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Study Objective. To measure the impact that economic relief for prescription drugs to indigent patients with cardiovascular disease has on indicators of disease control.

Design. Prospective cohort study.

Setting. University inner-city outpatient clinic.

Patients. One hundred sixty-three indigent patients with heart disease who were uninsured or whose insurance plan did not provide prescription drug coverage and who had baseline data.

Intervention. Patients were assisted in obtaining prescription drugs, free of charge, in an attempt to improve adherence to their drug regimens.

Measurements and Main Results. The primary end point was to determine if cardiovascular outcome measures (i.e., international normalized ratio [INR], blood pressure, low-density lipoprotein [LDL] cholesterol, and hospitalizations) and drug adherence improved in all patients after 6 months of prescription assistance compared with a 6-month baseline period. In patients receiving warfarin, mean INR increased from 2.44 ± 0.64 at baseline to 2.61 ± 0.53 at 6 months (p<0.05). In patients with hypertension, mean blood pressure decreased from 138 ± 20/80 ± 11 mm Hg at baseline to 138 ± 19/78 ± 12 mm Hg at 6 months (p<0.05 for diastolic blood pressure only). The mean LDL level for patients on lipid-lowering drugs significantly decreased from 126 ± 39 mg/dl at baseline to 108 ± 38 mg/dl at 6 months (p<0.001). For each disease measure, the improved disease control seen at 6 months persisted throughout 24 months of follow-up. Hospitalizations for the entire cohort decreased from 85 at baseline to 49 at 6 months. Patient drug adherence improved from 48.5% at baseline to 72.7% at 6 months (p<0.001).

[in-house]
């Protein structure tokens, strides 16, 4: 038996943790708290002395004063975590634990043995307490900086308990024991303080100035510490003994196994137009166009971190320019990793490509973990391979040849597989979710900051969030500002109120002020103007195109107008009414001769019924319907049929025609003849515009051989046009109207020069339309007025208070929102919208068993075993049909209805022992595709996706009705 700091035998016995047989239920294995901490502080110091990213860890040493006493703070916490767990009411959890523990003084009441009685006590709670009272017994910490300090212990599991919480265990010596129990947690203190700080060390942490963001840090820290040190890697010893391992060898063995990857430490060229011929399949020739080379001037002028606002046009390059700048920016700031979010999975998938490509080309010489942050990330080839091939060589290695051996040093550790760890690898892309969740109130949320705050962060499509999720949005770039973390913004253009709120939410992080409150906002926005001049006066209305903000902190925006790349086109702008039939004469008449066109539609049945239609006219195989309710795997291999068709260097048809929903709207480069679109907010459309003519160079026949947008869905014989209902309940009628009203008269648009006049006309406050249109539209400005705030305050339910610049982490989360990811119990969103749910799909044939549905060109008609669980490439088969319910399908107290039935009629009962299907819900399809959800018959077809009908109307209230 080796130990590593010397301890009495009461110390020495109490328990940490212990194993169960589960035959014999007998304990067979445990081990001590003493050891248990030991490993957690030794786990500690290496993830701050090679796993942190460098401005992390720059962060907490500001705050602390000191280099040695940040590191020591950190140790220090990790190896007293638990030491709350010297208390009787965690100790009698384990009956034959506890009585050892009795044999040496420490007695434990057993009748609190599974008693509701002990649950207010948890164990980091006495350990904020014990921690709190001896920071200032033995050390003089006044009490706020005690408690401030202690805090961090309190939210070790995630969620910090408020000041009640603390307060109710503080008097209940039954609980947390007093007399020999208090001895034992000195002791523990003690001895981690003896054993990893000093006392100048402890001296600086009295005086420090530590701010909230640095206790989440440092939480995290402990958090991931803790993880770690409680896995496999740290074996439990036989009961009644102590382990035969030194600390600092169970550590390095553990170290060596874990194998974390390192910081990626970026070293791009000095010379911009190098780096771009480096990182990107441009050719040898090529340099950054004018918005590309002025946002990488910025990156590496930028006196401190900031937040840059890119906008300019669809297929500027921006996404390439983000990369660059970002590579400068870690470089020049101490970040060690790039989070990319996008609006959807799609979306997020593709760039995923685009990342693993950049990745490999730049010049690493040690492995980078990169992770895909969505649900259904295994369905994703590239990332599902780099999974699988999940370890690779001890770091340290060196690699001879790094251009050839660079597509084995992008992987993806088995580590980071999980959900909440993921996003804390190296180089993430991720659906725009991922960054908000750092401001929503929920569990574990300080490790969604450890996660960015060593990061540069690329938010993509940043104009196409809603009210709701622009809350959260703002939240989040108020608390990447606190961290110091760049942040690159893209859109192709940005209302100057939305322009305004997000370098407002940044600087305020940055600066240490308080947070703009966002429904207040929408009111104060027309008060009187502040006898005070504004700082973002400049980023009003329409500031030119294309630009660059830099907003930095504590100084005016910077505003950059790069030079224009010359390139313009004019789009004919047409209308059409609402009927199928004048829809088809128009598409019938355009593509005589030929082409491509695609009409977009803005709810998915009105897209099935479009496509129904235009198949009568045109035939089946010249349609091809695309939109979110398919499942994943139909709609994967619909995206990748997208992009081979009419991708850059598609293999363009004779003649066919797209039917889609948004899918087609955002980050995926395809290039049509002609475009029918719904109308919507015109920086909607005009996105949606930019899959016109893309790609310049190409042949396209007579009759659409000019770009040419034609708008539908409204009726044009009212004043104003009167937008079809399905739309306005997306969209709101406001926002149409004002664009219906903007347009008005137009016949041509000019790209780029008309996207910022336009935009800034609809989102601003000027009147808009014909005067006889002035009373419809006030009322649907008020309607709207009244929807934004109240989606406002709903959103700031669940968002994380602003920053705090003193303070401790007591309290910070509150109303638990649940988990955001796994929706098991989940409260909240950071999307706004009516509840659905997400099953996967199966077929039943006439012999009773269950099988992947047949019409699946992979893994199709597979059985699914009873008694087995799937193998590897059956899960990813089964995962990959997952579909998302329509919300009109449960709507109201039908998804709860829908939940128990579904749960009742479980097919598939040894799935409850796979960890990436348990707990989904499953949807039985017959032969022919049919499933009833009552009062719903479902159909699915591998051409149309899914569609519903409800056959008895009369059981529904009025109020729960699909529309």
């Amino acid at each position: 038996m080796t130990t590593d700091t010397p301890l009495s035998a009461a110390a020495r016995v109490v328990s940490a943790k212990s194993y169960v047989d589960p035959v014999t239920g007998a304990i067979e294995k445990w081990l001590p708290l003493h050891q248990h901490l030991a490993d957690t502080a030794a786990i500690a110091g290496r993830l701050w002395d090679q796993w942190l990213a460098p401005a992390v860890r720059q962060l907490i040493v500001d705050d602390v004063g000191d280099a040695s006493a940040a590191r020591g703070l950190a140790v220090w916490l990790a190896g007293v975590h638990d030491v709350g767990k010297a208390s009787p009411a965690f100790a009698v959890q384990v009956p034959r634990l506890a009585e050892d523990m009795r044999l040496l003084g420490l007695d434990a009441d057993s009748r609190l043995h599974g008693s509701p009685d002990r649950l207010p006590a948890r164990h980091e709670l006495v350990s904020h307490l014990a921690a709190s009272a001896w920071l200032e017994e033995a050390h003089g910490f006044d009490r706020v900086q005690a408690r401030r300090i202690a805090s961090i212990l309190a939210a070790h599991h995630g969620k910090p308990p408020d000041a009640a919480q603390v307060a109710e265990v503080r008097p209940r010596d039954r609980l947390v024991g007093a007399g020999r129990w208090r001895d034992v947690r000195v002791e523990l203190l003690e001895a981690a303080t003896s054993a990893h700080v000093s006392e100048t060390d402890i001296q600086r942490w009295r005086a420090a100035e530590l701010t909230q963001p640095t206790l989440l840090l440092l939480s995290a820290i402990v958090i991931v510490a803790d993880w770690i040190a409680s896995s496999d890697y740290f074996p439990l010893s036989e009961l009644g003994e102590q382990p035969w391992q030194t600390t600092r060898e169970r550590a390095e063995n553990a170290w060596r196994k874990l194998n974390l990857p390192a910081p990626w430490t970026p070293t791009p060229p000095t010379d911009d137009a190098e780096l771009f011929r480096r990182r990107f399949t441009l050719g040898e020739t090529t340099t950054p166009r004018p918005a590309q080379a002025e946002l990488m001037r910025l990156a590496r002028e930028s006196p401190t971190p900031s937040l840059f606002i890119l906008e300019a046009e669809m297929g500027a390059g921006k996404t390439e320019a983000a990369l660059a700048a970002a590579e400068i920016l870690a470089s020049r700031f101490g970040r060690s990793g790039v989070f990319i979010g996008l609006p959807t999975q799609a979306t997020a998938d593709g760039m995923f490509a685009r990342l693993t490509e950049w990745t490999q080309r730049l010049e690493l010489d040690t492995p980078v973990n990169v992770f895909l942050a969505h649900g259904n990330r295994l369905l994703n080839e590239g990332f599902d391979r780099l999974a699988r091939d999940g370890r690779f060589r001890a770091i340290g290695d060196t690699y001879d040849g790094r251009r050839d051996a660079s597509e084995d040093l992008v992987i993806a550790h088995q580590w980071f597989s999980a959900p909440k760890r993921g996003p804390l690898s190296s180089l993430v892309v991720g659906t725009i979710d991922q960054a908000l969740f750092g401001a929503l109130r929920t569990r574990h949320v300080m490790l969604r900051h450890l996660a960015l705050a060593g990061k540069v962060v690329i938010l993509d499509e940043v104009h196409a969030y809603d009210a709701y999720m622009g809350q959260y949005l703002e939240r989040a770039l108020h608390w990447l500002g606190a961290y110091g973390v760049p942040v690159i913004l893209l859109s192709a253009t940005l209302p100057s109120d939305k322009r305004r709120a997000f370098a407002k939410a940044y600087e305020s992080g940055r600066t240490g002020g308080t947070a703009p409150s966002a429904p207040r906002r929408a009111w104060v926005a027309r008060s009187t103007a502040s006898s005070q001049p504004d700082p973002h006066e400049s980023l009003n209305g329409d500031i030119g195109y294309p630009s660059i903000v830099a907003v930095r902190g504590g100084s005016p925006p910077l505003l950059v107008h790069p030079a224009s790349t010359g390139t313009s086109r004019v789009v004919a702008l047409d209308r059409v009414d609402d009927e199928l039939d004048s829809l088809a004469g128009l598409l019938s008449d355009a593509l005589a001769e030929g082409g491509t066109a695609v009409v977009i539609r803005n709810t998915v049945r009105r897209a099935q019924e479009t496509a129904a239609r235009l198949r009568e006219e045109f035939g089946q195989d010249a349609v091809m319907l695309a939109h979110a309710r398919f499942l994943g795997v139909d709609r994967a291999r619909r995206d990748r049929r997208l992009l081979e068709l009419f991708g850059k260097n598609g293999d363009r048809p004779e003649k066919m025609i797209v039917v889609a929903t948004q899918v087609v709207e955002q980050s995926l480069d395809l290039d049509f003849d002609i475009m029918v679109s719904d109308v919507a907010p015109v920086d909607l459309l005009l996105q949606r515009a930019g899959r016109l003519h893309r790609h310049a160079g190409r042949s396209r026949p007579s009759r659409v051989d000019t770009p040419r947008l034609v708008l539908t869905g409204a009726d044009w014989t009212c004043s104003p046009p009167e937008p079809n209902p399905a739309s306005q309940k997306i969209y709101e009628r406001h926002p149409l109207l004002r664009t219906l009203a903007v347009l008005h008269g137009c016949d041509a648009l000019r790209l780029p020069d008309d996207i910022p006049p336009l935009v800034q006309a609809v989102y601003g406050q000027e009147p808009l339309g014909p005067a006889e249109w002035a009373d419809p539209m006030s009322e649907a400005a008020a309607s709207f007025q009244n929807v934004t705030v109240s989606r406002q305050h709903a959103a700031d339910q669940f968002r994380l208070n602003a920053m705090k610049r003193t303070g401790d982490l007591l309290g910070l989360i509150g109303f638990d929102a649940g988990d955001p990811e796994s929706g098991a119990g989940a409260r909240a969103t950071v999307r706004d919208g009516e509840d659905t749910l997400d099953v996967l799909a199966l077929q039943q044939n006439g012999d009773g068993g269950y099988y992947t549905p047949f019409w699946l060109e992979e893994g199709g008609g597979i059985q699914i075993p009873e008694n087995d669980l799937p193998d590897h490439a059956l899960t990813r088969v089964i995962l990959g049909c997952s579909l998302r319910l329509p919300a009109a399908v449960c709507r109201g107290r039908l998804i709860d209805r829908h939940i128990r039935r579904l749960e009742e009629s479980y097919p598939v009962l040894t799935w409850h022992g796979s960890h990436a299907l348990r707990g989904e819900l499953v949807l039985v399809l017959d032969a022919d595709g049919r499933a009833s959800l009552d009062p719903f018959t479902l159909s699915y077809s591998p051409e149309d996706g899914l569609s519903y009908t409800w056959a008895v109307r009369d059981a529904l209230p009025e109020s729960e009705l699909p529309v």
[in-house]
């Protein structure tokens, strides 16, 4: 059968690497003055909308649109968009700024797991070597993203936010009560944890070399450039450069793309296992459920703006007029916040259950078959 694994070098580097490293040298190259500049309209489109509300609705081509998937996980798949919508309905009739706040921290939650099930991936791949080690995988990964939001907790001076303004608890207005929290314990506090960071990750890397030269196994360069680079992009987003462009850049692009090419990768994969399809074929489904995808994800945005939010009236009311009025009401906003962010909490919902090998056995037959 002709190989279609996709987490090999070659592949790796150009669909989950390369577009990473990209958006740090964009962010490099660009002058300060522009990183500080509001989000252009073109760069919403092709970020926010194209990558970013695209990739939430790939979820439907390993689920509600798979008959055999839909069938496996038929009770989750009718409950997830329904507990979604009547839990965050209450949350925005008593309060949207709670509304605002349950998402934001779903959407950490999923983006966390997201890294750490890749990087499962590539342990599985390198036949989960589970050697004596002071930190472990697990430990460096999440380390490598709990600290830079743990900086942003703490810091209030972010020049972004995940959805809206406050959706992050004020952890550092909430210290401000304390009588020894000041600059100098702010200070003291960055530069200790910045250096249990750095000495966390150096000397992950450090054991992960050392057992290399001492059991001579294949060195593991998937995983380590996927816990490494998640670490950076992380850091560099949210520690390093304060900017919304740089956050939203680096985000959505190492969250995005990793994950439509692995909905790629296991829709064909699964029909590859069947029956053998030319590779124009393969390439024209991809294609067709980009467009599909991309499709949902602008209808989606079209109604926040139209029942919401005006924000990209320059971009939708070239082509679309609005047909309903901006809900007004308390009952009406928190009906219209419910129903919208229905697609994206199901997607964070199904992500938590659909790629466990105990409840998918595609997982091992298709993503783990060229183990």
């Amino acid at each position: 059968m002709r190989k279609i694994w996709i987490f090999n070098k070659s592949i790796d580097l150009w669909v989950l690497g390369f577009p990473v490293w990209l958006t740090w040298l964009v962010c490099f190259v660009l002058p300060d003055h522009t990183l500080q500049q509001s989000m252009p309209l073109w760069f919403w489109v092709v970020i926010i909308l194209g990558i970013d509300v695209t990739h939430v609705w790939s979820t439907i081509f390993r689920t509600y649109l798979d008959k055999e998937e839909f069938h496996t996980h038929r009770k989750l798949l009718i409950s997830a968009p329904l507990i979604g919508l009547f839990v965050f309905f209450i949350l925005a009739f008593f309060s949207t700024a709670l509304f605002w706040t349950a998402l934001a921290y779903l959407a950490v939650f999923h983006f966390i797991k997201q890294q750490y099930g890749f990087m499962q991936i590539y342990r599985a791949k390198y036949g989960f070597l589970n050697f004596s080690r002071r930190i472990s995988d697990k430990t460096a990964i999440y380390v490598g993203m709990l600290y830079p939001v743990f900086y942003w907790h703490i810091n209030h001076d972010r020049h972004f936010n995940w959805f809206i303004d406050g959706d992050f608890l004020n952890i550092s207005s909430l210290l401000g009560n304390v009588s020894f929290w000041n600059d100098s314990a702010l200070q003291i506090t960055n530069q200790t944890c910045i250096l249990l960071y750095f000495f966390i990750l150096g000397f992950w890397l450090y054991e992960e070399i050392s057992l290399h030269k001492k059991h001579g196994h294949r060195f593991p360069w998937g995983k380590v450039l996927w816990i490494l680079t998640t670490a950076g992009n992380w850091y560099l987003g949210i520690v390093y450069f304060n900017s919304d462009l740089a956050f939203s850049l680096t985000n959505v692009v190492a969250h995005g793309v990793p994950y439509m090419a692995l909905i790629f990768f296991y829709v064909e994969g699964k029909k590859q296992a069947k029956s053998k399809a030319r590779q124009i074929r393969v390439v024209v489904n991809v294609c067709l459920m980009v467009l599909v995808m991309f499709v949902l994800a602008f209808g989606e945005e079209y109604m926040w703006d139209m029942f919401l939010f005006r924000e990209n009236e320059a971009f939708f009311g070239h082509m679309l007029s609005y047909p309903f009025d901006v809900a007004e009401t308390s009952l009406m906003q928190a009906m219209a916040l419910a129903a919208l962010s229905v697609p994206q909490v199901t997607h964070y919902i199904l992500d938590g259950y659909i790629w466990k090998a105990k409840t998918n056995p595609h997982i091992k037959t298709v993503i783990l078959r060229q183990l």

Conclusions. Drug adherence and clinical outcomes improved, and the number of hospitalizations declined when cardiovascular drugs were obtained for patients who could not afford to pay for them. Health care insurance plans that do not provide coverage for cardiovascular prescription drugs may be more costly secondary to poor disease control and increased hospitalizations.